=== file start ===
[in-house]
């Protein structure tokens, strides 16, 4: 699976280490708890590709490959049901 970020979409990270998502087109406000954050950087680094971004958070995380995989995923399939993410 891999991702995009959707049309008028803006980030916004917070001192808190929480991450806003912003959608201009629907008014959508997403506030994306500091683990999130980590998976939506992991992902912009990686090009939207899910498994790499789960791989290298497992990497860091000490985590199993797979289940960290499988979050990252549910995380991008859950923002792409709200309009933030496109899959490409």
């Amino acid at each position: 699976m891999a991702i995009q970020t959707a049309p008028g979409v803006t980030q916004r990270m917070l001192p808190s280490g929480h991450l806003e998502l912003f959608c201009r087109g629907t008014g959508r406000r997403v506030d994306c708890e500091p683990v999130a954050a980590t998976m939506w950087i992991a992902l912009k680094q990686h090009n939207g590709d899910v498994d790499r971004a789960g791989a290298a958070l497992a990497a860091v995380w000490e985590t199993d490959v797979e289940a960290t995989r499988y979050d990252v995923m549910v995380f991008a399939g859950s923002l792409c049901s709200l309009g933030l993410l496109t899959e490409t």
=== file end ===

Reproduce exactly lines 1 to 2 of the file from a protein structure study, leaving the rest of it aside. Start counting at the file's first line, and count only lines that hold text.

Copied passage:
[in-house]
């Protein structure tokens, strides 16, 4: 699976280490708890590709490959049901 970020979409990270998502087109406000954050950087680094971004958070995380995989995923399939993410 891999991702995009959707049309008028803006980030916004917070001192808190929480991450806003912003959608201009629907008014959508997403506030994306500091683990999130980590998976939506992991992902912009990686090009939207899910498994790499789960791989290298497992990497860091000490985590199993797979289940960290499988979050990252549910995380991008859950923002792409709200309009933030496109899959490409």